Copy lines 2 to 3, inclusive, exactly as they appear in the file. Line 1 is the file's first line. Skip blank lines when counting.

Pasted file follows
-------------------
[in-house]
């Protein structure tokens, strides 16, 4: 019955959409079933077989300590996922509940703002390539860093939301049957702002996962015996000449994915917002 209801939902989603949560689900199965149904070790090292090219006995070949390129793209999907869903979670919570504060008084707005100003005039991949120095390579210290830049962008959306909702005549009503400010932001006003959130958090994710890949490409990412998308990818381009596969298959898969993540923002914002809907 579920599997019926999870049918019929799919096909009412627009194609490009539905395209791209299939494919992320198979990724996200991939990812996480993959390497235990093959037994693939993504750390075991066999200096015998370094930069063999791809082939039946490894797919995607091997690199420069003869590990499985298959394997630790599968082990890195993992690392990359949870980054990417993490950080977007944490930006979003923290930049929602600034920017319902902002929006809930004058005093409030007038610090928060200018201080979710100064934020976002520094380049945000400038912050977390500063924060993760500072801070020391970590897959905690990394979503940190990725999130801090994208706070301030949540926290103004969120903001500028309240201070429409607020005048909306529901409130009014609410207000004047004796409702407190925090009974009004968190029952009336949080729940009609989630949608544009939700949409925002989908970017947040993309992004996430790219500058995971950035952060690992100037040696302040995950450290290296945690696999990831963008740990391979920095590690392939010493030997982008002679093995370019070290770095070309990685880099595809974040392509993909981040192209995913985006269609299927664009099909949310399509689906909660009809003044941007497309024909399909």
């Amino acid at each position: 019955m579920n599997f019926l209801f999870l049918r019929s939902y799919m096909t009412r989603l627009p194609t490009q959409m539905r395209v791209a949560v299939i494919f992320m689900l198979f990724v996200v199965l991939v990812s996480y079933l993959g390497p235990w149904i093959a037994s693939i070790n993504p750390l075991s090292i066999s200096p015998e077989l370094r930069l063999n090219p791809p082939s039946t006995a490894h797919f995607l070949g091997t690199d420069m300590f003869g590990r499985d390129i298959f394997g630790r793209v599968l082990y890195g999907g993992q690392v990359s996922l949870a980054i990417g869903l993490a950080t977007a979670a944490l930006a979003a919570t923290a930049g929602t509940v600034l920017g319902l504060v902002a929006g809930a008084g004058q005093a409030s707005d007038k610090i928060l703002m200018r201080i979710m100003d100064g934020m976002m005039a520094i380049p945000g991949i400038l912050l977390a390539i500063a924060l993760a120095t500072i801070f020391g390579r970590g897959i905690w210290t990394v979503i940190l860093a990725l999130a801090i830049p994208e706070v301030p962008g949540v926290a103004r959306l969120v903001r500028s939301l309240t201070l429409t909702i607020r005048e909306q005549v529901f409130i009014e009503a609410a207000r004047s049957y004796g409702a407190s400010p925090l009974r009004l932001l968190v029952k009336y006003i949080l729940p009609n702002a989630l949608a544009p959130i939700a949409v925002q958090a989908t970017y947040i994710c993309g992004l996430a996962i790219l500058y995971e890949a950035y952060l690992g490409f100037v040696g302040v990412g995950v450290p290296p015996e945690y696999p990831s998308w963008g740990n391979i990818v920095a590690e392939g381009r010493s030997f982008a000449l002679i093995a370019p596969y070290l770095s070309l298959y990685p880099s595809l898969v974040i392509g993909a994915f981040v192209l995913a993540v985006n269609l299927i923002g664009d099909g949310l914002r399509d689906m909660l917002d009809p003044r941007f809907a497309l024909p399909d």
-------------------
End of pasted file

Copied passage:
């Protein structure tokens, strides 16, 4: 019955959409079933077989300590996922509940703002390539860093939301049957702002996962015996000449994915917002 209801939902989603949560689900199965149904070790090292090219006995070949390129793209999907869903979670919570504060008084707005100003005039991949120095390579210290830049962008959306909702005549009503400010932001006003959130958090994710890949490409990412998308990818381009596969298959898969993540923002914002809907 579920599997019926999870049918019929799919096909009412627009194609490009539905395209791209299939494919992320198979990724996200991939990812996480993959390497235990093959037994693939993504750390075991066999200096015998370094930069063999791809082939039946490894797919995607091997690199420069003869590990499985298959394997630790599968082990890195993992690392990359949870980054990417993490950080977007944490930006979003923290930049929602600034920017319902902002929006809930004058005093409030007038610090928060200018201080979710100064934020976002520094380049945000400038912050977390500063924060993760500072801070020391970590897959905690990394979503940190990725999130801090994208706070301030949540926290103004969120903001500028309240201070429409607020005048909306529901409130009014609410207000004047004796409702407190925090009974009004968190029952009336949080729940009609989630949608544009939700949409925002989908970017947040993309992004996430790219500058995971950035952060690992100037040696302040995950450290290296945690696999990831963008740990391979920095590690392939010493030997982008002679093995370019070290770095070309990685880099595809974040392509993909981040192209995913985006269609299927664009099909949310399509689906909660009809003044941007497309024909399909």
């Amino acid at each position: 019955m579920n599997f019926l209801f999870l049918r019929s939902y799919m096909t009412r989603l627009p194609t490009q959409m539905r395209v791209a949560v299939i494919f992320m689900l198979f990724v996200v199965l991939v990812s996480y079933l993959g390497p235990w149904i093959a037994s693939i070790n993504p750390l075991s090292i066999s200096p015998e077989l370094r930069l063999n090219p791809p082939s039946t006995a490894h797919f995607l070949g091997t690199d420069m300590f003869g590990r499985d390129i298959f394997g630790r793209v599968l082990y890195g999907g993992q690392v990359s996922l949870a980054i990417g869903l993490a950080t977007a979670a944490l930006a979003a919570t923290a930049g929602t509940v600034l920017g319902l504060v902002a929006g809930a008084g004058q005093a409030s707005d007038k610090i928060l703002m200018r201080i979710m100003d100064g934020m976002m005039a520094i380049p945000g991949i400038l912050l977390a390539i500063a924060l993760a120095t500072i801070f020391g390579r970590g897959i905690w210290t990394v979503i940190l860093a990725l999130a801090i830049p994208e706070v301030p962008g949540v926290a103004r959306l969120v903001r500028s939301l309240t201070l429409t909702i607020r005048e909306q005549v529901f409130i009014e009503a609410a207000r004047s049957y004796g409702a407190s400010p925090l009974r009004l932001l968190v029952k009336y006003i949080l729940p009609n702002a989630l949608a544009p959130i939700a949409v925002q958090a989908t970017y947040i994710c993309g992004l996430a996962i790219l500058y995971e890949a950035y952060l690992g490409f100037v040696g302040v990412g995950v450290p290296p015996e945690y696999p990831s998308w963008g740990n391979i990818v920095a590690e392939g381009r010493s030997f982008a000449l002679i093995a370019p596969y070290l770095s070309l298959y990685p880099s595809l898969v974040i392509g993909a994915f981040v192209l995913a993540v985006n269609l299927i923002g664009d099909g949310l914002r399509d689906m909660l917002d009809p003044r941007f809907a497309l024909p399909d």